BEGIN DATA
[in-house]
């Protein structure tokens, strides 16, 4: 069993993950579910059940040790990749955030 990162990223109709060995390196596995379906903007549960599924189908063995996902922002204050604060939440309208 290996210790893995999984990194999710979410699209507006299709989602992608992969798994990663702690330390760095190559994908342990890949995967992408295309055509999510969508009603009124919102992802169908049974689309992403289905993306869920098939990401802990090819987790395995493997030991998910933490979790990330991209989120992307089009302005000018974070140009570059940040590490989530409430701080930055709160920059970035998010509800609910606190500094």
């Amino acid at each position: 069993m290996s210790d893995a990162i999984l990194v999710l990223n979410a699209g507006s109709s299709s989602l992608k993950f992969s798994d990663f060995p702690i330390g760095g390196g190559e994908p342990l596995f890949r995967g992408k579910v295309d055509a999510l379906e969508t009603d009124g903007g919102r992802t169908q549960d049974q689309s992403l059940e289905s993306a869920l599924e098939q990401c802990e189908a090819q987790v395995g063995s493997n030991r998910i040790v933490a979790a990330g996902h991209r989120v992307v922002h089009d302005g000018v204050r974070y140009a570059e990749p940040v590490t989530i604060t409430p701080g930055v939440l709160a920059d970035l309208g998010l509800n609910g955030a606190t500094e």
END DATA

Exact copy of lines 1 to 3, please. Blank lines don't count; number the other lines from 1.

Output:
[in-house]
């Protein structure tokens, strides 16, 4: 069993993950579910059940040790990749955030 990162990223109709060995390196596995379906903007549960599924189908063995996902922002204050604060939440309208 290996210790893995999984990194999710979410699209507006299709989602992608992969798994990663702690330390760095190559994908342990890949995967992408295309055509999510969508009603009124919102992802169908049974689309992403289905993306869920098939990401802990090819987790395995493997030991998910933490979790990330991209989120992307089009302005000018974070140009570059940040590490989530409430701080930055709160920059970035998010509800609910606190500094």
């Amino acid at each position: 069993m290996s210790d893995a990162i999984l990194v999710l990223n979410a699209g507006s109709s299709s989602l992608k993950f992969s798994d990663f060995p702690i330390g760095g390196g190559e994908p342990l596995f890949r995967g992408k579910v295309d055509a999510l379906e969508t009603d009124g903007g919102r992802t169908q549960d049974q689309s992403l059940e289905s993306a869920l599924e098939q990401c802990e189908a090819q987790v395995g063995s493997n030991r998910i040790v933490a979790a990330g996902h991209r989120v992307v922002h089009d302005g000018v204050r974070y140009a570059e990749p940040v590490t989530i604060t409430p701080g930055v939440l709160a920059d970035l309208g998010l509800n609910g955030a606190t500094e």